Armenia has been enjoying some very strong economic growth, defying expectations, given the traumas experienced by the country over the last several years. While external factors like rerouted trade flows and the relocation of tech professionals amid the Russia-Ukraine conflict have certainly had an impact, a significant portion of the growth is attributable to domestic drivers. The booming housing sector, government infrastructure investments, and wage reforms and increases in the public sector have collectively fueled this economic upturn.
Economic cycles are a natural occurrence in most countries. When looking at the specifics of current growth, these boom times are not entirely unprecedented. Over the past few years, many government policies and economic reforms should have a long-term positive impact, particularly in creating a more even playing field and promoting spending in education, science and infrastructure. However, there are still important areas that need addressing. These areas could pose challenges to further improvements and create potential risks. As an example, the mix of rising real estate prices, increased construction activity, higher mortgages and consumer credit is a pattern seen elsewhere, often with less than optimal outcomes. This appears to have caught the attention of policymakers.
Improvements in the area of economic structure and investment orientation, particularly savings and investments, need to be addressed. One wouldn’t need to delve deep into economic theory to understand that future economic outcomes depend on current investment propensity. This includes investment in infrastructure, R&D, equipment and sciences.
But, when it comes to investment, Armenia ranks a disappointing 134th on average among countries. This trend has persisted over the last several decades. This number is somewhat misleading, as much of the investment has been supported by capital inflows from the Diaspora and funds allocated by international private and public sector organizations. While these inflows are generally positive, the need for improvement becomes even more evident without them.
As a result, the economy has for many years been mostly driven by consumption and imports. A quick visit to a supermarket reveals the challenge of finding locally produced items. There are even fewer productive capabilities in industries such as chemical and equipment, despite some improvements. And to state the obvious, for any substantial national defense and security efforts, these capabilities are critical.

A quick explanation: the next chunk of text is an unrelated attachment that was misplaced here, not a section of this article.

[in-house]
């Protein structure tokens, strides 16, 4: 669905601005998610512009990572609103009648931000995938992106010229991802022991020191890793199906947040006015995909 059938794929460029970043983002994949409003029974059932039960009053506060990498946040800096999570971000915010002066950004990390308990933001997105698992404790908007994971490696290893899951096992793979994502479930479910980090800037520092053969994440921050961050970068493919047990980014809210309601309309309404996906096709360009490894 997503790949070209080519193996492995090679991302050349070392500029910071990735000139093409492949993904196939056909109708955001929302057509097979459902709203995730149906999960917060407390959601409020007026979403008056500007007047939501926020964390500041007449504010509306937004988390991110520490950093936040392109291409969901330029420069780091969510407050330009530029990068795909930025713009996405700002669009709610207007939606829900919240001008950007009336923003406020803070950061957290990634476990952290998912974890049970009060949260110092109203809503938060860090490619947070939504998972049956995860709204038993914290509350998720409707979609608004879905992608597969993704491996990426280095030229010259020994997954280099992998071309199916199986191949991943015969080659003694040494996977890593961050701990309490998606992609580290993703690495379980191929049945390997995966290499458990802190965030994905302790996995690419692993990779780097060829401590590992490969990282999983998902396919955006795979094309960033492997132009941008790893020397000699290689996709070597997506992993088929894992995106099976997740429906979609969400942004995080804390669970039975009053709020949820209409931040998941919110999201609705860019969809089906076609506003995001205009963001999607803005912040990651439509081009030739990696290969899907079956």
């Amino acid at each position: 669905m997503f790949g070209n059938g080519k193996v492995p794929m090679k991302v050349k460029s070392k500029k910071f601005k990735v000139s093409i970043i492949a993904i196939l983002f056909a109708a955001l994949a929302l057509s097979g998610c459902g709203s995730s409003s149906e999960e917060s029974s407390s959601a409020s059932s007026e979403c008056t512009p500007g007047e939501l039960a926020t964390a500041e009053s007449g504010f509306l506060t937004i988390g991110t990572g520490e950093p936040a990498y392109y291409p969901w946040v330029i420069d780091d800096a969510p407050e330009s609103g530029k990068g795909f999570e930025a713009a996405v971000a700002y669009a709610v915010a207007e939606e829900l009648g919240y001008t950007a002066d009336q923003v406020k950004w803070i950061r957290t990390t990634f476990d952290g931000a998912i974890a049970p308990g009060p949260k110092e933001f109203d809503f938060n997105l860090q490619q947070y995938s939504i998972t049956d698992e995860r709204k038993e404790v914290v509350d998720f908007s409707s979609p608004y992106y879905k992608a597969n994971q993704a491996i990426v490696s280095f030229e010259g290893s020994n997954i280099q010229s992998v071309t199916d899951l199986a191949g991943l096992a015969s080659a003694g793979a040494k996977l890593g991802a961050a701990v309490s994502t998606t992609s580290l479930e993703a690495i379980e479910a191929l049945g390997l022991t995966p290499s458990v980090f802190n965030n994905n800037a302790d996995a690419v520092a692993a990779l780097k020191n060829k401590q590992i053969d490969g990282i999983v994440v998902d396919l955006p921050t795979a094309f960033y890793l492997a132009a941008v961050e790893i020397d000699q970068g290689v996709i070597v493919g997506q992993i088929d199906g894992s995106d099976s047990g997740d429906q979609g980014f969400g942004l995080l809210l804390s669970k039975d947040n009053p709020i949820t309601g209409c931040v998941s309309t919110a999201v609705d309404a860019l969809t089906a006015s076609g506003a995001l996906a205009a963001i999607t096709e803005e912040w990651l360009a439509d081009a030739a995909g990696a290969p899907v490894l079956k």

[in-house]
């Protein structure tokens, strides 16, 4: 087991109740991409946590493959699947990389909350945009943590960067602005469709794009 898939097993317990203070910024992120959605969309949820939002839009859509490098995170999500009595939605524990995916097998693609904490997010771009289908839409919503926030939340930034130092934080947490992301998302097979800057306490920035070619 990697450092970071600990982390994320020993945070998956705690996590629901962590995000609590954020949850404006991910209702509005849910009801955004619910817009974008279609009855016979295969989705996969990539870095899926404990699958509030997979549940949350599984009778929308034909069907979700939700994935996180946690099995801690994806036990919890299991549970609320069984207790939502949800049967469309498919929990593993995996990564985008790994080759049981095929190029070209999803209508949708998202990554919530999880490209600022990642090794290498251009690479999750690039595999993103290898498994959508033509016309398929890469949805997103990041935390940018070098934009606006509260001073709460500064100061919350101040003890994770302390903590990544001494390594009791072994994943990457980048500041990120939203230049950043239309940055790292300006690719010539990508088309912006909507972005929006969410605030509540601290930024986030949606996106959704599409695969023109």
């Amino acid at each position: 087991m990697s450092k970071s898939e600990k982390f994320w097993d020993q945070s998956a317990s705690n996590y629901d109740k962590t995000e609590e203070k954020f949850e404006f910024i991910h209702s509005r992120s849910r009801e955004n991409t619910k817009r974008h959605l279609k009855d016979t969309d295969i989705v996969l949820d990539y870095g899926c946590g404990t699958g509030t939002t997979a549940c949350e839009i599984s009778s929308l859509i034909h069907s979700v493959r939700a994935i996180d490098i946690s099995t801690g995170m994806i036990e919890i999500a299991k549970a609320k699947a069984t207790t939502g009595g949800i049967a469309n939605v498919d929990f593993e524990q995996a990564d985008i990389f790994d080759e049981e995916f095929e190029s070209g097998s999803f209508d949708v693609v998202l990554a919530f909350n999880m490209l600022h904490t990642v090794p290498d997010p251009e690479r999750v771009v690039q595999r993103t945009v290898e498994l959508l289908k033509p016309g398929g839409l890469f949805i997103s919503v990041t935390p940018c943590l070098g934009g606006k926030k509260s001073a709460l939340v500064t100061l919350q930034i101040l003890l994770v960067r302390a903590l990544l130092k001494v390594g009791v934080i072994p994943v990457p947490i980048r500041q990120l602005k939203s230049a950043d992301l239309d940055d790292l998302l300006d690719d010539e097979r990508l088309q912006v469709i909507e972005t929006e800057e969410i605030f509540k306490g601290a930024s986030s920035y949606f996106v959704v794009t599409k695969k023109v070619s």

Naturally, one might ask, why is this the case? Two important factors continuously hinder local production and competitiveness. The first is the local consumption-savings habits, and the second is the exchange rate. I won’t delve into the latter much, but it’s worth noting that the exchange rate has been overly strong for the past two decades. This has not only hindered exports but also made local products largely uncompetitive against imported goods and services.
Spending and savings habits are no less important. Our future is shaped by our current investments, and savings provide the funds to finance those investments. To state the obvious, our savings are either deposited in banks to become investment loans or they directly finance investments through the purchase of stocks or bonds from different companies. In Armenia, these savings often finance innovation and technology startups, a sector of critical importance. Even when some funds flow out of the country as foreign investments, we benefit from a weaker exchange rate, stronger exports, and future income from abroad through dividends and interest. This approach has been a staple for many countries for years and is even practiced by nations leading in national competitiveness and export rankings.